Andrew Cuomo Takes a Walk on Religious Liberty

New York State senators are using new religious protections in Andrew Cuomo’s Marriage Equality Act as cover, but the legislation leaves out the “most important” protections, according to Robin Wilson, law professor at Washington and Lee University, an expert on religious liberty and public policy.

In a letter to state senator Greg Ball, Wilson writes: “The real protection missing from the proposed Marriage Equality Act is express protection from penalty at the hands of the government. Such risks are not speculative.” This is not a mere academic exercise. Wilson spells out in the latter: “The city of San Francisco stripped $3.5 million in social services contracts from the Salvation Army when it refused, for religious reasons, to provide benefits to its employees’ same sex-partners. In light of such risks, Connecticut, Vermont and even the District of Columbia saw fit to expressly protect religious organizations from being ‘penalize[d]’ by the government for such refusals.”

This, Wilson tells me, was “the beachhold” religious institutions need to be assured “that they won’t be punished in the hands of the government.” As she points out in specific detail in her letter to Ball, “States that cared about the issue made that express.”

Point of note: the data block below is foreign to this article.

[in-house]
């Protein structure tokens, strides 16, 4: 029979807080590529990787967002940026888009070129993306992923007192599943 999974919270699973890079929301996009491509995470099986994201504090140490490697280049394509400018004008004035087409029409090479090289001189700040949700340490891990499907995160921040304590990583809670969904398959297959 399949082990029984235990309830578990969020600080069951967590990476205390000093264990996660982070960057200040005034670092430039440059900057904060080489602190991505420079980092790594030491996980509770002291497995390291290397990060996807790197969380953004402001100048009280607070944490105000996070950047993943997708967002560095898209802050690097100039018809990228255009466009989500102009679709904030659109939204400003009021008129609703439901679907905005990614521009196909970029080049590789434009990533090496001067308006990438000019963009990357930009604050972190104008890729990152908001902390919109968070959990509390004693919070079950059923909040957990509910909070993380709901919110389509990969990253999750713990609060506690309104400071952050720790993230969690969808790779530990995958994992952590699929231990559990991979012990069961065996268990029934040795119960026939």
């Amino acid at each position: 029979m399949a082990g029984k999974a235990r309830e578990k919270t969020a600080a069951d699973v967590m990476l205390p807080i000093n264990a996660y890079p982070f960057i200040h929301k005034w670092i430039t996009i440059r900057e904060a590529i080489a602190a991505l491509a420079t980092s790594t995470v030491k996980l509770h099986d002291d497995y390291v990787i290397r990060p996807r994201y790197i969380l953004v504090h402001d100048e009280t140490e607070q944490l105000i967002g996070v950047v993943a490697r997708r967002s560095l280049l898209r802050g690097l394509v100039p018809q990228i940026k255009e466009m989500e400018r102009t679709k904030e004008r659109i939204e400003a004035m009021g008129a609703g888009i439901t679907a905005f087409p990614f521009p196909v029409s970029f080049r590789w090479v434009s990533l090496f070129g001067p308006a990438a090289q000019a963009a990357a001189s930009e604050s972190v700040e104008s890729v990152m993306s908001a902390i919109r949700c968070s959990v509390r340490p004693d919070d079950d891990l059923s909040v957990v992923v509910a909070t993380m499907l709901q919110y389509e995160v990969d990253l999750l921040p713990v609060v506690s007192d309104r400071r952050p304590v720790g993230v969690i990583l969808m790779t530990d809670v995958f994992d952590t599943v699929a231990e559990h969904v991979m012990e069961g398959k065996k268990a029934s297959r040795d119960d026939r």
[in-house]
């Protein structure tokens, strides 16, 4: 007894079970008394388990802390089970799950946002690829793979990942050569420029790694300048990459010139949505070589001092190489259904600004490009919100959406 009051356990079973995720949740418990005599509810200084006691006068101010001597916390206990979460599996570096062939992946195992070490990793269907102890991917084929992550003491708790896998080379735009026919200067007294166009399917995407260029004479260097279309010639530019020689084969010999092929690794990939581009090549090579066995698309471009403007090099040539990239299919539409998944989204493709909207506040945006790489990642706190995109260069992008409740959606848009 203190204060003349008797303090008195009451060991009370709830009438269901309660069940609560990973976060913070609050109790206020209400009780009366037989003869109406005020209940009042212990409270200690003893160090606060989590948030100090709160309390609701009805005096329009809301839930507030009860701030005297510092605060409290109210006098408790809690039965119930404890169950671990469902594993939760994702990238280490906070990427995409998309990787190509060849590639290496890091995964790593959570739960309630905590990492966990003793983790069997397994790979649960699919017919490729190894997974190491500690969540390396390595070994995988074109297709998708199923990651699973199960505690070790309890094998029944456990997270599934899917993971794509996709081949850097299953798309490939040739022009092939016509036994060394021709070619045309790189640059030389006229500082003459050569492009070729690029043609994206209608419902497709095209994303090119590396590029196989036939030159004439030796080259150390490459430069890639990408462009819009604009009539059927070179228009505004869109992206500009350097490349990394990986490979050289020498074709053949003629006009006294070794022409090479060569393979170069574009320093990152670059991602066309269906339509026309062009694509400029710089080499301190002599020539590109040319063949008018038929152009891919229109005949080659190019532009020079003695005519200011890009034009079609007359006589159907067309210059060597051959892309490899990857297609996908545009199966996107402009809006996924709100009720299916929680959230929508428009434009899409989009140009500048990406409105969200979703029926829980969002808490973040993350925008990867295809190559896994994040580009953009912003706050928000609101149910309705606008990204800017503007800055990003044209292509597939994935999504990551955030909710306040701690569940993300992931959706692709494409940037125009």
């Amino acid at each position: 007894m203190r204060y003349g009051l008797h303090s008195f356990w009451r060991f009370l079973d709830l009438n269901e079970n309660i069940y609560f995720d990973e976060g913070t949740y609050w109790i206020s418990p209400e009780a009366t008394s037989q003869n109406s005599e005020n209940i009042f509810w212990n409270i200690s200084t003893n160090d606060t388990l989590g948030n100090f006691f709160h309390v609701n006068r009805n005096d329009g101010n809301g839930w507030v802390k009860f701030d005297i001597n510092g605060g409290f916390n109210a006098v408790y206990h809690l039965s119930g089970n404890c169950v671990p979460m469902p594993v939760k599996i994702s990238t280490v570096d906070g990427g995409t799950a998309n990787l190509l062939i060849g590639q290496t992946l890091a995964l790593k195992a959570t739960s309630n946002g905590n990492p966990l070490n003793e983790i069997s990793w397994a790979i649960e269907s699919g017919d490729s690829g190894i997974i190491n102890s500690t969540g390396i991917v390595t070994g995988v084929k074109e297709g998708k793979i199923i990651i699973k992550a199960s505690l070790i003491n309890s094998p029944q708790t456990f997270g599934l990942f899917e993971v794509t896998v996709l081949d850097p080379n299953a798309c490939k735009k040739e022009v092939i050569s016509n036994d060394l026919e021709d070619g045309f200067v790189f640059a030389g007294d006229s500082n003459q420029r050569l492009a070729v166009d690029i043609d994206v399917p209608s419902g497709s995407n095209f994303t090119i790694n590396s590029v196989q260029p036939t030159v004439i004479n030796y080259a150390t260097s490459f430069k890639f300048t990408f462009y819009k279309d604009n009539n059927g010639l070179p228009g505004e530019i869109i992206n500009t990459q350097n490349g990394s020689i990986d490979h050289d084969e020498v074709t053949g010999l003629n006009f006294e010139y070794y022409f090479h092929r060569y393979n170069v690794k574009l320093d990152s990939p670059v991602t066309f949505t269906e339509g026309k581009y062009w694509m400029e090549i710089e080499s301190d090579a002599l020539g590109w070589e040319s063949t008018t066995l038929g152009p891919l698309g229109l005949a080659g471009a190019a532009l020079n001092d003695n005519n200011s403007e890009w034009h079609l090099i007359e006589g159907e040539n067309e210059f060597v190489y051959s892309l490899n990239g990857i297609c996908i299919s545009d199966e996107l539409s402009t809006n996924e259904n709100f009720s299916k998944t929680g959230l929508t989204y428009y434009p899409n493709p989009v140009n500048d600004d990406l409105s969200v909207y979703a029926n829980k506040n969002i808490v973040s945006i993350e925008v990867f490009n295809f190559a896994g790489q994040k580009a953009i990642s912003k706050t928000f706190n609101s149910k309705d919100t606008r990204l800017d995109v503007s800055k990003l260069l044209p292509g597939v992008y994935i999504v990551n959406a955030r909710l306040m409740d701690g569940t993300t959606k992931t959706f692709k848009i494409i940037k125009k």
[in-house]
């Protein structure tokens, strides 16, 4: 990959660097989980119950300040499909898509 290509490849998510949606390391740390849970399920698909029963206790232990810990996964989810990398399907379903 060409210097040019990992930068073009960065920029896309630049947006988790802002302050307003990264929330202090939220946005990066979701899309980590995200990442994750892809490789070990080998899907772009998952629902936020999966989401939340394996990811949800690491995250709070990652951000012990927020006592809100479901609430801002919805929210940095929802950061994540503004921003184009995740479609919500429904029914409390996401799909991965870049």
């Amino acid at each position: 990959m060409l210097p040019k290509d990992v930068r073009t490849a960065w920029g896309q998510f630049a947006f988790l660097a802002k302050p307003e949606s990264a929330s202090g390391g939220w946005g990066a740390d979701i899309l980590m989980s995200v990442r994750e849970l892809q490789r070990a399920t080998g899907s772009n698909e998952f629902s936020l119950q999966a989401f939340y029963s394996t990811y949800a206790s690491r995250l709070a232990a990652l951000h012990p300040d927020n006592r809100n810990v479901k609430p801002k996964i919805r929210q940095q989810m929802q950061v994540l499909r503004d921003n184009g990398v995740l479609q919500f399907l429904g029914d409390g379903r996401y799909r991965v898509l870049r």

Would Catholic Charities be penalized if they opted out of adoptions involving gay couples? Would a photographer be in legal danger if he opted out of working on a gay wedding? “It is not at all clear,” Wilson says.

Wilson continues: “The proposed Marriage Equality Act also provides no protections for ordinary individuals. Bakers, photographers, seamstresses, florists and B&B owners who, for religious reasons prefer to step aside from celebrating or facilitating same-sex marriage may be subject to suit under New York’s Human Rights Act. “

She points out that same-sex marriage laws elsewhere expressly insulate religious organizations and individuals from needless clashes over same-sex marriages” in ways New York law does not.

“Robust religious liberty protections constitute a middle path that allows the Legislature to balance compelling, competing interests in a plural democratic society,” Wilson writes. The proposed Marriage Equality Act does not have robust religious liberty protections.

“Make it express,” Wilson advises. In its current form, she says, Governor Cuomo “has walked,” leaving the most important religious-liberty questions unclear at best.

The bill passed the Empire State senate yesterday and may be voted on in the senate as early as today or tomorrow. It is currently one vote short. 

If you live in New York, you might want to make sure your state senator know you expect more. You expect religious-liberty and conscience to be protected. Everyone throwing around the word “tolerance” in this debate about remaking the American family (in the words of one state senator) ought to be called on this. 

(More on the Empire State push for same-sex marriage here and here.)

Kathryn Jean Lopez — Kathryn Jean Lopez is a senior fellow at the National Review Institute and an editor-at-large of National Review. Sign up for her weekly NRI newsletter here. This column is based on one available through Andrews McMeel Universal’s Newspaper Enterprise Association.

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